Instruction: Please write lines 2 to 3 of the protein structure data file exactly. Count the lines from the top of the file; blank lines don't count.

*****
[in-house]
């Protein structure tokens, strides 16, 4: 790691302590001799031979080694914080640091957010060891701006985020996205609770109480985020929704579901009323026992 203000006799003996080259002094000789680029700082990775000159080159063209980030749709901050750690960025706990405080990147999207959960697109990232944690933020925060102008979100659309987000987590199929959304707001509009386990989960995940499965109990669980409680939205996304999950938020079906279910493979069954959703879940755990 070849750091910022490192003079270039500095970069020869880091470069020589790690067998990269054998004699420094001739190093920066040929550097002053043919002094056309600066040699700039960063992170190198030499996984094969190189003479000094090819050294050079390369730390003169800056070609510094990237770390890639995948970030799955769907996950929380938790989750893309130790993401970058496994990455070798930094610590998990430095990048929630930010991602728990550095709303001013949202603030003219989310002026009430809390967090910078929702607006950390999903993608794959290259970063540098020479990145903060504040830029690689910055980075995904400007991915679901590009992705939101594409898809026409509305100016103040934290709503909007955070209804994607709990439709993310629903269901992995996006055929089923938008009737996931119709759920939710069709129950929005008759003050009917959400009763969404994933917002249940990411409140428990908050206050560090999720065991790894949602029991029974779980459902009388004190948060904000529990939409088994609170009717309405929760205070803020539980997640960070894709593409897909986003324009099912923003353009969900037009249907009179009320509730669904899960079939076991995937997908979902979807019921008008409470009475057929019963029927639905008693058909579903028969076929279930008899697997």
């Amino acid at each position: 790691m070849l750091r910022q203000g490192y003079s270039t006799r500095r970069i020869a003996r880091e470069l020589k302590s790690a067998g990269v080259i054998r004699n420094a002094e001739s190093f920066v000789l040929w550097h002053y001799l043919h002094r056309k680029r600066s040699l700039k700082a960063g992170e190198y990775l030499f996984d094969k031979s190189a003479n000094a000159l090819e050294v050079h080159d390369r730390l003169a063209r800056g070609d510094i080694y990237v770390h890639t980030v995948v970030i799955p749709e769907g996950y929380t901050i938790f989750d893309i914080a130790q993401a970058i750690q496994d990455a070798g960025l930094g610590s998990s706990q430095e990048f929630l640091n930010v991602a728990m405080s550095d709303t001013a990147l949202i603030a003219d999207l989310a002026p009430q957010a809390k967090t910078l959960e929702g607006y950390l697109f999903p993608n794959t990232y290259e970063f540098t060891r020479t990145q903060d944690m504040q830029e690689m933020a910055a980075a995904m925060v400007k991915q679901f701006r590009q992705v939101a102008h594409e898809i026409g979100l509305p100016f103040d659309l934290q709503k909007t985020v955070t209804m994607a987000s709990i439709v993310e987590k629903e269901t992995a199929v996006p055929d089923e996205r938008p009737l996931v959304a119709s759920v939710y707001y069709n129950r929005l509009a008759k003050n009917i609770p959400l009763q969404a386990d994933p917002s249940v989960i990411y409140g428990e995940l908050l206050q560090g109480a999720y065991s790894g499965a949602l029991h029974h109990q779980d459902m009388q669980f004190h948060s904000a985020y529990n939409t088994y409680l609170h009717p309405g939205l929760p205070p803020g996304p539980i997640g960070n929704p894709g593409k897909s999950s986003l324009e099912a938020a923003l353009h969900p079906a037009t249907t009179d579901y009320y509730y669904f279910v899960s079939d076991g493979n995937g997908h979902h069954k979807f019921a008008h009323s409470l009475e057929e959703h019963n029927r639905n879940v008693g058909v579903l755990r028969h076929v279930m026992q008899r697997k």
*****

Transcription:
């Protein structure tokens, strides 16, 4: 790691302590001799031979080694914080640091957010060891701006985020996205609770109480985020929704579901009323026992 203000006799003996080259002094000789680029700082990775000159080159063209980030749709901050750690960025706990405080990147999207959960697109990232944690933020925060102008979100659309987000987590199929959304707001509009386990989960995940499965109990669980409680939205996304999950938020079906279910493979069954959703879940755990 070849750091910022490192003079270039500095970069020869880091470069020589790690067998990269054998004699420094001739190093920066040929550097002053043919002094056309600066040699700039960063992170190198030499996984094969190189003479000094090819050294050079390369730390003169800056070609510094990237770390890639995948970030799955769907996950929380938790989750893309130790993401970058496994990455070798930094610590998990430095990048929630930010991602728990550095709303001013949202603030003219989310002026009430809390967090910078929702607006950390999903993608794959290259970063540098020479990145903060504040830029690689910055980075995904400007991915679901590009992705939101594409898809026409509305100016103040934290709503909007955070209804994607709990439709993310629903269901992995996006055929089923938008009737996931119709759920939710069709129950929005008759003050009917959400009763969404994933917002249940990411409140428990908050206050560090999720065991790894949602029991029974779980459902009388004190948060904000529990939409088994609170009717309405929760205070803020539980997640960070894709593409897909986003324009099912923003353009969900037009249907009179009320509730669904899960079939076991995937997908979902979807019921008008409470009475057929019963029927639905008693058909579903028969076929279930008899697997």
């Amino acid at each position: 790691m070849l750091r910022q203000g490192y003079s270039t006799r500095r970069i020869a003996r880091e470069l020589k302590s790690a067998g990269v080259i054998r004699n420094a002094e001739s190093f920066v000789l040929w550097h002053y001799l043919h002094r056309k680029r600066s040699l700039k700082a960063g992170e190198y990775l030499f996984d094969k031979s190189a003479n000094a000159l090819e050294v050079h080159d390369r730390l003169a063209r800056g070609d510094i080694y990237v770390h890639t980030v995948v970030i799955p749709e769907g996950y929380t901050i938790f989750d893309i914080a130790q993401a970058i750690q496994d990455a070798g960025l930094g610590s998990s706990q430095e990048f929630l640091n930010v991602a728990m405080s550095d709303t001013a990147l949202i603030a003219d999207l989310a002026p009430q957010a809390k967090t910078l959960e929702g607006y950390l697109f999903p993608n794959t990232y290259e970063f540098t060891r020479t990145q903060d944690m504040q830029e690689m933020a910055a980075a995904m925060v400007k991915q679901f701006r590009q992705v939101a102008h594409e898809i026409g979100l509305p100016f103040d659309l934290q709503k909007t985020v955070t209804m994607a987000s709990i439709v993310e987590k629903e269901t992995a199929v996006p055929d089923e996205r938008p009737l996931v959304a119709s759920v939710y707001y069709n129950r929005l509009a008759k003050n009917i609770p959400l009763q969404a386990d994933p917002s249940v989960i990411y409140g428990e995940l908050l206050q560090g109480a999720y065991s790894g499965a949602l029991h029974h109990q779980d459902m009388q669980f004190h948060s904000a985020y529990n939409t088994y409680l609170h009717p309405g939205l929760p205070p803020g996304p539980i997640g960070n929704p894709g593409k897909s999950s986003l324009e099912a938020a923003l353009h969900p079906a037009t249907t009179d579901y009320y509730y669904f279910v899960s079939d076991g493979n995937g997908h979902h069954k979807f019921a008008h009323s409470l009475e057929e959703h019963n029927r639905n879940v008693g058909v579903l755990r028969h076929v279930m026992q008899r697997k």